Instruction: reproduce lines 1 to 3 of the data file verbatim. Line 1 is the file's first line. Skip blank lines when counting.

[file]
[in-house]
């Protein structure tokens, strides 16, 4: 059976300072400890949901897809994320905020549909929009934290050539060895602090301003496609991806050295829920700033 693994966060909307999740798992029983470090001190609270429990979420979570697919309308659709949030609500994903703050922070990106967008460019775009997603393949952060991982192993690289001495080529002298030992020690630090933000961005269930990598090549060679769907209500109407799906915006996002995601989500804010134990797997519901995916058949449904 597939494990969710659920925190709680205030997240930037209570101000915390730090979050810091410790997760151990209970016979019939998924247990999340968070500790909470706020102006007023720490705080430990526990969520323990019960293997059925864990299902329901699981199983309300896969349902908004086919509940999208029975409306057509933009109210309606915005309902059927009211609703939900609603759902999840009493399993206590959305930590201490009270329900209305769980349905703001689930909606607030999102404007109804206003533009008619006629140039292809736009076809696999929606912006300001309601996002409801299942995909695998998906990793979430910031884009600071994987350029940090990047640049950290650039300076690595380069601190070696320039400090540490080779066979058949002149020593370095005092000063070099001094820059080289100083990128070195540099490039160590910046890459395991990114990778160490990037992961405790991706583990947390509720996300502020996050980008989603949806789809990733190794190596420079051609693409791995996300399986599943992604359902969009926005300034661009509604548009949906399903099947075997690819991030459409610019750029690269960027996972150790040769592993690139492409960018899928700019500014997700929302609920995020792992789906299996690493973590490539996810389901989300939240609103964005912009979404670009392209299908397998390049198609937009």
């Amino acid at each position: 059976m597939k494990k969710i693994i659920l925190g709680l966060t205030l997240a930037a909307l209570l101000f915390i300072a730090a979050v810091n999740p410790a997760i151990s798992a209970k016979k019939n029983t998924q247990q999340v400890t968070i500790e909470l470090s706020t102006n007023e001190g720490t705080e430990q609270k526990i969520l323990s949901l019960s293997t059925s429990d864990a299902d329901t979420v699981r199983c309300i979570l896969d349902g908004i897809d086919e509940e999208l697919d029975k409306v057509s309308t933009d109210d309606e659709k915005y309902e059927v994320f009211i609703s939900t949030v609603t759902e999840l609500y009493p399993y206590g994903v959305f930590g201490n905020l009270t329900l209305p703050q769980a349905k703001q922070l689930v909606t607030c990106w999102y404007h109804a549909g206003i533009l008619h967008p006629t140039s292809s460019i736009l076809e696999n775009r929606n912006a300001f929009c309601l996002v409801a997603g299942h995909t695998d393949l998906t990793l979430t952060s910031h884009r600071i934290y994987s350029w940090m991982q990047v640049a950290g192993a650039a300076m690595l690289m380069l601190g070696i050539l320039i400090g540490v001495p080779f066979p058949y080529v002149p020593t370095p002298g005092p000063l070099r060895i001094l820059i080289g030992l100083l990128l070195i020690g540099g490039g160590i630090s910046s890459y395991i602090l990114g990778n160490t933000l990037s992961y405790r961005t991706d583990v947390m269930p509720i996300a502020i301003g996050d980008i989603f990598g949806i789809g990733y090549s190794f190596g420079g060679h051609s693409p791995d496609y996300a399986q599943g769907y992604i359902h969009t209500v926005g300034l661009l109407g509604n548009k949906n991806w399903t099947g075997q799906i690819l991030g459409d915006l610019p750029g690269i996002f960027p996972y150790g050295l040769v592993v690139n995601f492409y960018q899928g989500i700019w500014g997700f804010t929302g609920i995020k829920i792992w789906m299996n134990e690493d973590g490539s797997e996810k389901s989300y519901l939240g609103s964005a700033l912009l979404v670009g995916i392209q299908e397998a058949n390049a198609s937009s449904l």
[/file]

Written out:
[in-house]
């Protein structure tokens, strides 16, 4: 059976300072400890949901897809994320905020549909929009934290050539060895602090301003496609991806050295829920700033 693994966060909307999740798992029983470090001190609270429990979420979570697919309308659709949030609500994903703050922070990106967008460019775009997603393949952060991982192993690289001495080529002298030992020690630090933000961005269930990598090549060679769907209500109407799906915006996002995601989500804010134990797997519901995916058949449904 597939494990969710659920925190709680205030997240930037209570101000915390730090979050810091410790997760151990209970016979019939998924247990999340968070500790909470706020102006007023720490705080430990526990969520323990019960293997059925864990299902329901699981199983309300896969349902908004086919509940999208029975409306057509933009109210309606915005309902059927009211609703939900609603759902999840009493399993206590959305930590201490009270329900209305769980349905703001689930909606607030999102404007109804206003533009008619006629140039292809736009076809696999929606912006300001309601996002409801299942995909695998998906990793979430910031884009600071994987350029940090990047640049950290650039300076690595380069601190070696320039400090540490080779066979058949002149020593370095005092000063070099001094820059080289100083990128070195540099490039160590910046890459395991990114990778160490990037992961405790991706583990947390509720996300502020996050980008989603949806789809990733190794190596420079051609693409791995996300399986599943992604359902969009926005300034661009509604548009949906399903099947075997690819991030459409610019750029690269960027996972150790040769592993690139492409960018899928700019500014997700929302609920995020792992789906299996690493973590490539996810389901989300939240609103964005912009979404670009392209299908397998390049198609937009």
């Amino acid at each position: 059976m597939k494990k969710i693994i659920l925190g709680l966060t205030l997240a930037a909307l209570l101000f915390i300072a730090a979050v810091n999740p410790a997760i151990s798992a209970k016979k019939n029983t998924q247990q999340v400890t968070i500790e909470l470090s706020t102006n007023e001190g720490t705080e430990q609270k526990i969520l323990s949901l019960s293997t059925s429990d864990a299902d329901t979420v699981r199983c309300i979570l896969d349902g908004i897809d086919e509940e999208l697919d029975k409306v057509s309308t933009d109210d309606e659709k915005y309902e059927v994320f009211i609703s939900t949030v609603t759902e999840l609500y009493p399993y206590g994903v959305f930590g201490n905020l009270t329900l209305p703050q769980a349905k703001q922070l689930v909606t607030c990106w999102y404007h109804a549909g206003i533009l008619h967008p006629t140039s292809s460019i736009l076809e696999n775009r929606n912006a300001f929009c309601l996002v409801a997603g299942h995909t695998d393949l998906t990793l979430t952060s910031h884009r600071i934290y994987s350029w940090m991982q990047v640049a950290g192993a650039a300076m690595l690289m380069l601190g070696i050539l320039i400090g540490v001495p080779f066979p058949y080529v002149p020593t370095p002298g005092p000063l070099r060895i001094l820059i080289g030992l100083l990128l070195i020690g540099g490039g160590i630090s910046s890459y395991i602090l990114g990778n160490t933000l990037s992961y405790r961005t991706d583990v947390m269930p509720i996300a502020i301003g996050d980008i989603f990598g949806i789809g990733y090549s190794f190596g420079g060679h051609s693409p791995d496609y996300a399986q599943g769907y992604i359902h969009t209500v926005g300034l661009l109407g509604n548009k949906n991806w399903t099947g075997q799906i690819l991030g459409d915006l610019p750029g690269i996002f960027p996972y150790g050295l040769v592993v690139n995601f492409y960018q899928g989500i700019w500014g997700f804010t929302g609920i995020k829920i792992w789906m299996n134990e690493d973590g490539s797997e996810k389901s989300y519901l939240g609103s964005a700033l912009l979404v670009g995916i392209q299908e397998a058949n390049a198609s937009s449904l």